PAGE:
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Democracy and Governance

Democracies are typically seen as governments which call upon the governed to make the major decisions of government: who shall lead, what policies to follow, what laws to enact. In all these matters democracies call upon ordinary citizens to make complex decisions with eventful consequences.

We do not call upon ordinary untrained citizens to perform surgery, fly airplanes, design computers, or carry out the other myriad tasks needed to keep society functioning, what makes governance different? The problem is readily understood: if we give governance to “experts” they will make decisions in their own best interests, not in the best interests of us all. As we have seen too often in the past, this leads to enrichment of a small elite and the enslavement or worse of the vast majority.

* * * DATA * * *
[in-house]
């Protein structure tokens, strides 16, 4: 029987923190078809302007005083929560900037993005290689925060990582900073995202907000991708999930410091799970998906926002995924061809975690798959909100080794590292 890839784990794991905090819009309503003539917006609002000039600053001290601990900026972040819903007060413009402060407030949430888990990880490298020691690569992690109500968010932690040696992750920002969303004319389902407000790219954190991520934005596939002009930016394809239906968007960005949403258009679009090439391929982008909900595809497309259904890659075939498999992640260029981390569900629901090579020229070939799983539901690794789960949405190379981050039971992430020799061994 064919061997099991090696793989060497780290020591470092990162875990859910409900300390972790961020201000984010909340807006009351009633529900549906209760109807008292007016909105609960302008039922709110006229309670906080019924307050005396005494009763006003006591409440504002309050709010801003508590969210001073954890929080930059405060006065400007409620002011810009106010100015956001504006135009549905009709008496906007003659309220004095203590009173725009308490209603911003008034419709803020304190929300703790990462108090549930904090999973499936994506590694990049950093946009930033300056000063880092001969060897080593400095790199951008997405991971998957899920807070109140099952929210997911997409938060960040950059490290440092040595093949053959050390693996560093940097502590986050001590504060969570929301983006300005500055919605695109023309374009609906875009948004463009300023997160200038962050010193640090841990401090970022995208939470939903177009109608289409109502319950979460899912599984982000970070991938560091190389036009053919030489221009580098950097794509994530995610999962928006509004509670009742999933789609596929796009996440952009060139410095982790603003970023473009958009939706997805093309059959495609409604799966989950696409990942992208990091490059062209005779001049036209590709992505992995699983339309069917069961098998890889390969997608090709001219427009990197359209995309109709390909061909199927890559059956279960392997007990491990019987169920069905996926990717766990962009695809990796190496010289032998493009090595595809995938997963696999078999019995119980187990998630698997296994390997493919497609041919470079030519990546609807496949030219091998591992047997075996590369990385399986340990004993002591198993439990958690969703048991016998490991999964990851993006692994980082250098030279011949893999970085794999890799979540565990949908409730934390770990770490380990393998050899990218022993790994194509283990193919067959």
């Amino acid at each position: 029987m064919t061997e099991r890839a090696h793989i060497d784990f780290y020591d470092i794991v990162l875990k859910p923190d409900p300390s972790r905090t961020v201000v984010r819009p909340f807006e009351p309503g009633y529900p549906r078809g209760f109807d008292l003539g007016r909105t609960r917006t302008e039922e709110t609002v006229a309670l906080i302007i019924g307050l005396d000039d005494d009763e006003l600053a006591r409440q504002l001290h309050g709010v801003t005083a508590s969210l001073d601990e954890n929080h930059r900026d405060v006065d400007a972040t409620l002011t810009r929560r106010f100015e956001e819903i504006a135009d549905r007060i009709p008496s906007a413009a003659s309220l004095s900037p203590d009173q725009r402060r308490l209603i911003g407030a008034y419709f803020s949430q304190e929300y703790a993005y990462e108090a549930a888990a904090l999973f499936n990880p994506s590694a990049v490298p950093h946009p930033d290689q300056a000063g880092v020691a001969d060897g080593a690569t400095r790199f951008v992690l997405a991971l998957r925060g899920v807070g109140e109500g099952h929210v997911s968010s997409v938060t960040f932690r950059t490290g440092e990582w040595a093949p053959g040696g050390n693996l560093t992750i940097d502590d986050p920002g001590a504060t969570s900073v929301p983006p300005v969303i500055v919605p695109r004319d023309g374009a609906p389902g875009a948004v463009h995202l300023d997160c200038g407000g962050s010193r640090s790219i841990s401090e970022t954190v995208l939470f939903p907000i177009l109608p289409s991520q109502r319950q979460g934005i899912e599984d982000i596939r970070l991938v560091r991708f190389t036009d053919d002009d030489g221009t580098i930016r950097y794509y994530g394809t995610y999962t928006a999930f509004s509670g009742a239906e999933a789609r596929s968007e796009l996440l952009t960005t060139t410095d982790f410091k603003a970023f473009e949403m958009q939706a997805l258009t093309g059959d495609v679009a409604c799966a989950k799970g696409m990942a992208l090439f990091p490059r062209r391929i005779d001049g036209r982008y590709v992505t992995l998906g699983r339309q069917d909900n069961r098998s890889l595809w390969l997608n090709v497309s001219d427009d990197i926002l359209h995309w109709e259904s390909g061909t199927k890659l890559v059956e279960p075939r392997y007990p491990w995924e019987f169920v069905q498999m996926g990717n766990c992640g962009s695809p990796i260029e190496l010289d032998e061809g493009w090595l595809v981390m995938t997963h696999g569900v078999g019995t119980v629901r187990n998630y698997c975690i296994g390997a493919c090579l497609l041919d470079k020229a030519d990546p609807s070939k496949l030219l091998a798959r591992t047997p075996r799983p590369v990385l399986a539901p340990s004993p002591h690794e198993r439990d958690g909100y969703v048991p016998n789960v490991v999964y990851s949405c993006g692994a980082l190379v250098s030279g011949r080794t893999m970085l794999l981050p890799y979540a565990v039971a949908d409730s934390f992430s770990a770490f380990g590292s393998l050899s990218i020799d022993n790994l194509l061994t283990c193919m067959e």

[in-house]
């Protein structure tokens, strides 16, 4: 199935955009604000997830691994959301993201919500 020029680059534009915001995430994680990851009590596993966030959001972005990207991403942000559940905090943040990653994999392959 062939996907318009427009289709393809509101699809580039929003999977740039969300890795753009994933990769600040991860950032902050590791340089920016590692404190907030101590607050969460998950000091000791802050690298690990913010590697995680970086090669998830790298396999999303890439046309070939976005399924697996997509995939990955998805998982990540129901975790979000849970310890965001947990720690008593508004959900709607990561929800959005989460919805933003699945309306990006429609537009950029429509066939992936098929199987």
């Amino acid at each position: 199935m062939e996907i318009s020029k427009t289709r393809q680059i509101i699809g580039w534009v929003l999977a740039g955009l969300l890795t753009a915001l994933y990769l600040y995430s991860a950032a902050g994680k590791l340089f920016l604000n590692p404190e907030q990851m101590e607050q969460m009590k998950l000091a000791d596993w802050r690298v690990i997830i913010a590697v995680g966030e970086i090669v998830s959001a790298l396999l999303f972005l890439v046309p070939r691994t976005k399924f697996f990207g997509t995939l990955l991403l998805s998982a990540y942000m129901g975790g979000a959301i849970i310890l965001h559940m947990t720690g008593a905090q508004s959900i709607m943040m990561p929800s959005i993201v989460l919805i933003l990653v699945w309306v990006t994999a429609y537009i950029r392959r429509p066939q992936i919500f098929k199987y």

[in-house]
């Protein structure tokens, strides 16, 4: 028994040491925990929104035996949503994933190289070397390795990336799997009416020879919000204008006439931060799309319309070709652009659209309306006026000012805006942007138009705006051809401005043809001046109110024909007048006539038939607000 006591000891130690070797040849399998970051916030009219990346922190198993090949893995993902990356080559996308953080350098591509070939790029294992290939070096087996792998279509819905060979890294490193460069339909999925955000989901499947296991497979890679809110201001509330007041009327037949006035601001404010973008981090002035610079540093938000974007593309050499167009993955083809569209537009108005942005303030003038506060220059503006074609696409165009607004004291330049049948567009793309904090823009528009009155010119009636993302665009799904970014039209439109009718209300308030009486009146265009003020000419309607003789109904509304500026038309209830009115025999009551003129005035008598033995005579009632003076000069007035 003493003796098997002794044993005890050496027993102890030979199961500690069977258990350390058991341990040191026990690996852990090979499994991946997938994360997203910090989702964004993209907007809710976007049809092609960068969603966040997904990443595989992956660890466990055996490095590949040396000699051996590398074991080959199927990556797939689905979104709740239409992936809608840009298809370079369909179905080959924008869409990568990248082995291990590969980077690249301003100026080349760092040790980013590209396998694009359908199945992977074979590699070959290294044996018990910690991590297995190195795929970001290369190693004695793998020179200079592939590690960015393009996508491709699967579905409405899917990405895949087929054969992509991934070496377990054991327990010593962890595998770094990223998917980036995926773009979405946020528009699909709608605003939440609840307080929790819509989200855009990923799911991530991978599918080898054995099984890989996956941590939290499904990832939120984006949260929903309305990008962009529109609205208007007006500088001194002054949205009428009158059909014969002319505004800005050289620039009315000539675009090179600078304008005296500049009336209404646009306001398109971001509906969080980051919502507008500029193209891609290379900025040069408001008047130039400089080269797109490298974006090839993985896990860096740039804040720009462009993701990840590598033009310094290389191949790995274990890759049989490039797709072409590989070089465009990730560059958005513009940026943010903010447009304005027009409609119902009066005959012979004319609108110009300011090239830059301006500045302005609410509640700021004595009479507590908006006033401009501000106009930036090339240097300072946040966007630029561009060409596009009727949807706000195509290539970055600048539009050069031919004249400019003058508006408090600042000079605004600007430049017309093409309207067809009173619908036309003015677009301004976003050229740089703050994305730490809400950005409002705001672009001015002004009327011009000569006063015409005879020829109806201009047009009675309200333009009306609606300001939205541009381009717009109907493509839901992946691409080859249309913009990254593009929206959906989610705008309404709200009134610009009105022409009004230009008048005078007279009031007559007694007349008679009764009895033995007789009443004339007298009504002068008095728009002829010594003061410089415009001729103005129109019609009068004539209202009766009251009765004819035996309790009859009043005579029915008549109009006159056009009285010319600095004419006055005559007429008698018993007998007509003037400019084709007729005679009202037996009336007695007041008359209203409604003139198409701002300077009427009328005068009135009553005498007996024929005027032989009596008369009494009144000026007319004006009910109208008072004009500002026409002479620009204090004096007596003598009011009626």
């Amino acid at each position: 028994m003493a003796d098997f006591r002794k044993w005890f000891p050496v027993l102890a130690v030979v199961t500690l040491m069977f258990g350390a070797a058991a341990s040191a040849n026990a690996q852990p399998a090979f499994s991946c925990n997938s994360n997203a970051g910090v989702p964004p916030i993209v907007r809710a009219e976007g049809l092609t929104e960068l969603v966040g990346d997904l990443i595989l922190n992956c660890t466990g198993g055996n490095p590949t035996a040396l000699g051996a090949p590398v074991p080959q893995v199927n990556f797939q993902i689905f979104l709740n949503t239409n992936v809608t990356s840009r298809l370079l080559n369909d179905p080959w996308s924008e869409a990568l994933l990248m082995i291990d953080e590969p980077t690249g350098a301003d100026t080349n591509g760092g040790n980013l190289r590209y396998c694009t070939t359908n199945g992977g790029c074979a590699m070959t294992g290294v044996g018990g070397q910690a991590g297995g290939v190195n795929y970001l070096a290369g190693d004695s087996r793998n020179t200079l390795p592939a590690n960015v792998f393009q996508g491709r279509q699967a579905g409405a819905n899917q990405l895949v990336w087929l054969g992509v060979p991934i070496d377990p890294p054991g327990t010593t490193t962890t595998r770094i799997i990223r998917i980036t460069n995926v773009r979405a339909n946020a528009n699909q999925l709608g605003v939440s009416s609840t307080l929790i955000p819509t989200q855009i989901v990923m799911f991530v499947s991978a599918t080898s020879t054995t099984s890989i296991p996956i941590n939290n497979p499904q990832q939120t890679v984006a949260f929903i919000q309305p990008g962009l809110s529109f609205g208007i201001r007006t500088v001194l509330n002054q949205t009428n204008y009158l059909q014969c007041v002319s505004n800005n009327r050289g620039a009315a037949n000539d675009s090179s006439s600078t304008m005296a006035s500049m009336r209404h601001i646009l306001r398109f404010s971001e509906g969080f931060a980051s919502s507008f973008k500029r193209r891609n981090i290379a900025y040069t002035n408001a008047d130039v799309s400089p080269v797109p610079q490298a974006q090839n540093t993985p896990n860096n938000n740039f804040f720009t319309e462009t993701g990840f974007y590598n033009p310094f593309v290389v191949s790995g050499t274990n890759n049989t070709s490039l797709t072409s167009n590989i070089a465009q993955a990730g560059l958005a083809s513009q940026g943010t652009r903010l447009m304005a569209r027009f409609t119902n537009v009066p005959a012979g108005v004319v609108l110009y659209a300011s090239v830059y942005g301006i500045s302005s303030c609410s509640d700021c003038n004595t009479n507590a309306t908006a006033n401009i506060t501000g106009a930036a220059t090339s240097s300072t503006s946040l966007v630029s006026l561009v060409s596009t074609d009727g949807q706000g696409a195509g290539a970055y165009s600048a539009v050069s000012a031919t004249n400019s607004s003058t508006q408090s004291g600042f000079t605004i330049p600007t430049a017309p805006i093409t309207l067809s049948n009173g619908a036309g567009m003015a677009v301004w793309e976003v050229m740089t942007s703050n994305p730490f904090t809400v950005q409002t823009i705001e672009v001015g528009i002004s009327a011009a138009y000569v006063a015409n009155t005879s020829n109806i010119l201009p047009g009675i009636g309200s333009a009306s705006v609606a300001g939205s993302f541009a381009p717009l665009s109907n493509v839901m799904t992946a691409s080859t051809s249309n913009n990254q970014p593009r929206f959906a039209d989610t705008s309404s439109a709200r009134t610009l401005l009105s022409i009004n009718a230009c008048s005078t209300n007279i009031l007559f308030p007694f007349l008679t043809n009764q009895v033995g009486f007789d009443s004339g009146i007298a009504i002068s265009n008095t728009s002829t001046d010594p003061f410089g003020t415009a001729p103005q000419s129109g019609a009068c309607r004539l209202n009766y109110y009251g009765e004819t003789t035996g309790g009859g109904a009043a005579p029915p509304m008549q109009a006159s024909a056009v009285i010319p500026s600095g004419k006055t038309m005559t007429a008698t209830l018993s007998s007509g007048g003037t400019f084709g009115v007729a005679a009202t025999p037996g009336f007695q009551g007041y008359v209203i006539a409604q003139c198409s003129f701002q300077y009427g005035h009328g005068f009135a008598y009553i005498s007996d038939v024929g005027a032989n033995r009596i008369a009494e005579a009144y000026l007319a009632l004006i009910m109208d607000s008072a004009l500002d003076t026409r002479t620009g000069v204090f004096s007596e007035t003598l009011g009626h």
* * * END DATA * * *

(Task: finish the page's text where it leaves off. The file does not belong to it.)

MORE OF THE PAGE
Can we take advantage of the expertise of the best and brightest, while insulating the system from attempts they might make to gain control? Modern research into “the wisdom of crowds” provides new insights into how to combine the expertise of all participants without handing over control to “experts”. Combined with research on Decentralized Autonomous Organizations (DAOs), this allows us to design a new form of democracy which is more stable, less prone to erratic

behavior, better able to meet the needs of its citizens, and which better uses the expertise of all its citizens to make high-quality decisions. We call this new form of democracy a DAO Democracy.


Reference: Ralph C. Merkle, DAOs, Democracy and Governance.


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